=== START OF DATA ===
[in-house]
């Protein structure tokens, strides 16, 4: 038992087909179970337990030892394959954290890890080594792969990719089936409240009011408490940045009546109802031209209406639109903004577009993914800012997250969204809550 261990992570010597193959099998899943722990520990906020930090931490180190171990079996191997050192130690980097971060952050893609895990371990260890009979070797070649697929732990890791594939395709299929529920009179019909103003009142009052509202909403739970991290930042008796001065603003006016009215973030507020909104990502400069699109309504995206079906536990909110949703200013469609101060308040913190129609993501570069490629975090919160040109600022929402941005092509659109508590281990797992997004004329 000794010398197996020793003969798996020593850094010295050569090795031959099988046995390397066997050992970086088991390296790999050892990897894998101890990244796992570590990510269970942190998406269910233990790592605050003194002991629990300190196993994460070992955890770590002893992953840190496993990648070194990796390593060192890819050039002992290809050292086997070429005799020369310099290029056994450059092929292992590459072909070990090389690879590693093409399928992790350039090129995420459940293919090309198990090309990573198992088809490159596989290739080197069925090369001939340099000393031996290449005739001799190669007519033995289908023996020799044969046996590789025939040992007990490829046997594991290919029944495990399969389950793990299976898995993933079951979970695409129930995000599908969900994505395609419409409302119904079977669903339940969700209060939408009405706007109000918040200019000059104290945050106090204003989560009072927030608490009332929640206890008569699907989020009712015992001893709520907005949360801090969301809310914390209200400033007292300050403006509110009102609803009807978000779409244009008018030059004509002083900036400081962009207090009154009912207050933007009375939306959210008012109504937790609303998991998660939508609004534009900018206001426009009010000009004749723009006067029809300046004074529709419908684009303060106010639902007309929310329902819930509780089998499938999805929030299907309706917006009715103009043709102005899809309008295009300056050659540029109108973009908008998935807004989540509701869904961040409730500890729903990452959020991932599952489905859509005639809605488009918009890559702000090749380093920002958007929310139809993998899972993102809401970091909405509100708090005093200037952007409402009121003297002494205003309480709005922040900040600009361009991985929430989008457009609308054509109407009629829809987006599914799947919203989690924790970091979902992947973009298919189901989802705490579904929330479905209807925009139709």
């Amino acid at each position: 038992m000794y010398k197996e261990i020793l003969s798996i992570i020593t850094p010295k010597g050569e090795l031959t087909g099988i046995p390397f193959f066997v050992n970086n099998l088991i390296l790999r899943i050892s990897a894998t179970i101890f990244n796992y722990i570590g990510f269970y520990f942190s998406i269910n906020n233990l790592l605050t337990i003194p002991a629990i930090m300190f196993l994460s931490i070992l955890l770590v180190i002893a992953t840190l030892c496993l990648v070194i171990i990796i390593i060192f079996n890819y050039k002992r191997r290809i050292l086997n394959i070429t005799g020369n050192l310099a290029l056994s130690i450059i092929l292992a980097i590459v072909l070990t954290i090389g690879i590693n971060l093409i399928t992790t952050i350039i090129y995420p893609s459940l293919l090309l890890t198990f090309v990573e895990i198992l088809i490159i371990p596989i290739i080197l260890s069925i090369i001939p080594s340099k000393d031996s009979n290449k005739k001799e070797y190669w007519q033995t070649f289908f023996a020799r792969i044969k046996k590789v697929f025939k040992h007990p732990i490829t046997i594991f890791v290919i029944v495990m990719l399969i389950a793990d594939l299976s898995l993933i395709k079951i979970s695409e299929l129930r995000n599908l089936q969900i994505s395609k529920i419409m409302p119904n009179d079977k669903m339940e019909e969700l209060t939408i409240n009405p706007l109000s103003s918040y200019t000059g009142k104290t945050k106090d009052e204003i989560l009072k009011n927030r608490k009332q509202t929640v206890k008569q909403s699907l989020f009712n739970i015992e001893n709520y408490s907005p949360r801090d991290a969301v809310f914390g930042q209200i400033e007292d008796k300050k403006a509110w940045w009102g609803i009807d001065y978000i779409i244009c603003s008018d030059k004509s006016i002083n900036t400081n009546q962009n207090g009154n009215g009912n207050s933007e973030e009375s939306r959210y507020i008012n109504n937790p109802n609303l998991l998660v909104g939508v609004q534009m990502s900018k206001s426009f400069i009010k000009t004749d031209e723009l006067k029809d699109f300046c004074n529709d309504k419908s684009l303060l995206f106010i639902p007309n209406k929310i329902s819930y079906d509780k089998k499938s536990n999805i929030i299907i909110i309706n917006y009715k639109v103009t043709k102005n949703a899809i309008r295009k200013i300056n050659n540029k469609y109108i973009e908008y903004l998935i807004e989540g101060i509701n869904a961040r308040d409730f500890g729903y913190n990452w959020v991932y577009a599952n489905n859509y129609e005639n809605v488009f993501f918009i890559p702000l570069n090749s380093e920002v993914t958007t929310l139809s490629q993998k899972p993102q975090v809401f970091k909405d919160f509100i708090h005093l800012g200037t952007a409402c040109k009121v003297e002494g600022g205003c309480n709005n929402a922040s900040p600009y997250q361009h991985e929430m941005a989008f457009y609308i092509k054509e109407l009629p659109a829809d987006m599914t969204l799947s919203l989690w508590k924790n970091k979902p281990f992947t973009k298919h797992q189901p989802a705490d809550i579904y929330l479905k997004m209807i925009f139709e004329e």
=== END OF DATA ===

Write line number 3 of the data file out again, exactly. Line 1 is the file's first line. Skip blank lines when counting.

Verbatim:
């Amino acid at each position: 038992m000794y010398k197996e261990i020793l003969s798996i992570i020593t850094p010295k010597g050569e090795l031959t087909g099988i046995p390397f193959f066997v050992n970086n099998l088991i390296l790999r899943i050892s990897a894998t179970i101890f990244n796992y722990i570590g990510f269970y520990f942190s998406i269910n906020n233990l790592l605050t337990i003194p002991a629990i930090m300190f196993l994460s931490i070992l955890l770590v180190i002893a992953t840190l030892c496993l990648v070194i171990i990796i390593i060192f079996n890819y050039k002992r191997r290809i050292l086997n394959i070429t005799g020369n050192l310099a290029l056994s130690i450059i092929l292992a980097i590459v072909l070990t954290i090389g690879i590693n971060l093409i399928t992790t952050i350039i090129y995420p893609s459940l293919l090309l890890t198990f090309v990573e895990i198992l088809i490159i371990p596989i290739i080197l260890s069925i090369i001939p080594s340099k000393d031996s009979n290449k005739k001799e070797y190669w007519q033995t070649f289908f023996a020799r792969i044969k046996k590789v697929f025939k040992h007990p732990i490829t046997i594991f890791v290919i029944v495990m990719l399969i389950a793990d594939l299976s898995l993933i395709k079951i979970s695409e299929l129930r995000n599908l089936q969900i994505s395609k529920i419409m409302p119904n009179d079977k669903m339940e019909e969700l209060t939408i409240n009405p706007l109000s103003s918040y200019t000059g009142k104290t945050k106090d009052e204003i989560l009072k009011n927030r608490k009332q509202t929640v206890k008569q909403s699907l989020f009712n739970i015992e001893n709520y408490s907005p949360r801090d991290a969301v809310f914390g930042q209200i400033e007292d008796k300050k403006a509110w940045w009102g609803i009807d001065y978000i779409i244009c603003s008018d030059k004509s006016i002083n900036t400081n009546q962009n207090g009154n009215g009912n207050s933007e973030e009375s939306r959210y507020i008012n109504n937790p109802n609303l998991l998660v909104g939508v609004q534009m990502s900018k206001s426009f400069i009010k000009t004749d031209e723009l006067k029809d699109f300046c004074n529709d309504k419908s684009l303060l995206f106010i639902p007309n209406k929310i329902s819930y079906d509780k089998k499938s536990n999805i929030i299907i909110i309706n917006y009715k639109v103009t043709k102005n949703a899809i309008r295009k200013i300056n050659n540029k469609y109108i973009e908008y903004l998935i807004e989540g101060i509701n869904a961040r308040d409730f500890g729903y913190n990452w959020v991932y577009a599952n489905n859509y129609e005639n809605v488009f993501f918009i890559p702000l570069n090749s380093e920002v993914t958007t929310l139809s490629q993998k899972p993102q975090v809401f970091k909405d919160f509100i708090h005093l800012g200037t952007a409402c040109k009121v003297e002494g600022g205003c309480n709005n929402a922040s900040p600009y997250q361009h991985e929430m941005a989008f457009y609308i092509k054509e109407l009629p659109a829809d987006m599914t969204l799947s919203l989690w508590k924790n970091k979902p281990f992947t973009k298919h797992q189901p989802a705490d809550i579904y929330l479905k997004m209807i925009f139709e004329e």